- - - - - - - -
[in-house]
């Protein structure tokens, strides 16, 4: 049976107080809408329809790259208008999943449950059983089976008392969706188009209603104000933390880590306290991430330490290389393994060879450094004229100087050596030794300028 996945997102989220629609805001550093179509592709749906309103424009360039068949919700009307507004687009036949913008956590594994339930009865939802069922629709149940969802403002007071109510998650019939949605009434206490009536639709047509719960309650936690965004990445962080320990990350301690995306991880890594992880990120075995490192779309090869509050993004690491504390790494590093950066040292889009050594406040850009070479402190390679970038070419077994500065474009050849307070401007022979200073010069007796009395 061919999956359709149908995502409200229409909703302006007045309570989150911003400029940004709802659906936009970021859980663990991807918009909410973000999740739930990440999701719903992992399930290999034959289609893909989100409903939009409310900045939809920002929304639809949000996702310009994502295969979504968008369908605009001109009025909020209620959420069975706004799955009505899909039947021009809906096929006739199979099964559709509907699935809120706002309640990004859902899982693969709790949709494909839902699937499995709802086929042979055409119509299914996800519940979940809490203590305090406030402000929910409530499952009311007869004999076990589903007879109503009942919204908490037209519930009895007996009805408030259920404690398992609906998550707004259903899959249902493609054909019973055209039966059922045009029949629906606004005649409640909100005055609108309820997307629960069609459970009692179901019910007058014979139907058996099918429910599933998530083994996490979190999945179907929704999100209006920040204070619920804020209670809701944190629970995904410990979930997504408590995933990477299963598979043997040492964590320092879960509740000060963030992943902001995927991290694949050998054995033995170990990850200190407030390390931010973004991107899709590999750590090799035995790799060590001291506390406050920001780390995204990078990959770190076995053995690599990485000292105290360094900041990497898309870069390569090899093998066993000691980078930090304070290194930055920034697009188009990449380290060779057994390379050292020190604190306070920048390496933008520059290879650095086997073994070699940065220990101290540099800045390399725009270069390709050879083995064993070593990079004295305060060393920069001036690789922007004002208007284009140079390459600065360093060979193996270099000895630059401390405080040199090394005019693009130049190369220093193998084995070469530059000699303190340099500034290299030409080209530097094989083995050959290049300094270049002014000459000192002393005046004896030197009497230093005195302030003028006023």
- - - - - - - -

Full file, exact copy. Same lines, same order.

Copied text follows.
[in-house]
């Protein structure tokens, strides 16, 4: 049976107080809408329809790259208008999943449950059983089976008392969706188009209603104000933390880590306290991430330490290389393994060879450094004229100087050596030794300028 996945997102989220629609805001550093179509592709749906309103424009360039068949919700009307507004687009036949913008956590594994339930009865939802069922629709149940969802403002007071109510998650019939949605009434206490009536639709047509719960309650936690965004990445962080320990990350301690995306991880890594992880990120075995490192779309090869509050993004690491504390790494590093950066040292889009050594406040850009070479402190390679970038070419077994500065474009050849307070401007022979200073010069007796009395 061919999956359709149908995502409200229409909703302006007045309570989150911003400029940004709802659906936009970021859980663990991807918009909410973000999740739930990440999701719903992992399930290999034959289609893909989100409903939009409310900045939809920002929304639809949000996702310009994502295969979504968008369908605009001109009025909020209620959420069975706004799955009505899909039947021009809906096929006739199979099964559709509907699935809120706002309640990004859902899982693969709790949709494909839902699937499995709802086929042979055409119509299914996800519940979940809490203590305090406030402000929910409530499952009311007869004999076990589903007879109503009942919204908490037209519930009895007996009805408030259920404690398992609906998550707004259903899959249902493609054909019973055209039966059922045009029949629906606004005649409640909100005055609108309820997307629960069609459970009692179901019910007058014979139907058996099918429910599933998530083994996490979190999945179907929704999100209006920040204070619920804020209670809701944190629970995904410990979930997504408590995933990477299963598979043997040492964590320092879960509740000060963030992943902001995927991290694949050998054995033995170990990850200190407030390390931010973004991107899709590999750590090799035995790799060590001291506390406050920001780390995204990078990959770190076995053995690599990485000292105290360094900041990497898309870069390569090899093998066993000691980078930090304070290194930055920034697009188009990449380290060779057994390379050292020190604190306070920048390496933008520059290879650095086997073994070699940065220990101290540099800045390399725009270069390709050879083995064993070593990079004295305060060393920069001036690789922007004002208007284009140079390459600065360093060979193996270099000895630059401390405080040199090394005019693009130049190369220093193998084995070469530059000699303190340099500034290299030409080209530097094989083995050959290049300094270049002014000459000192002393005046004896030197009497230093005195302030003028006023």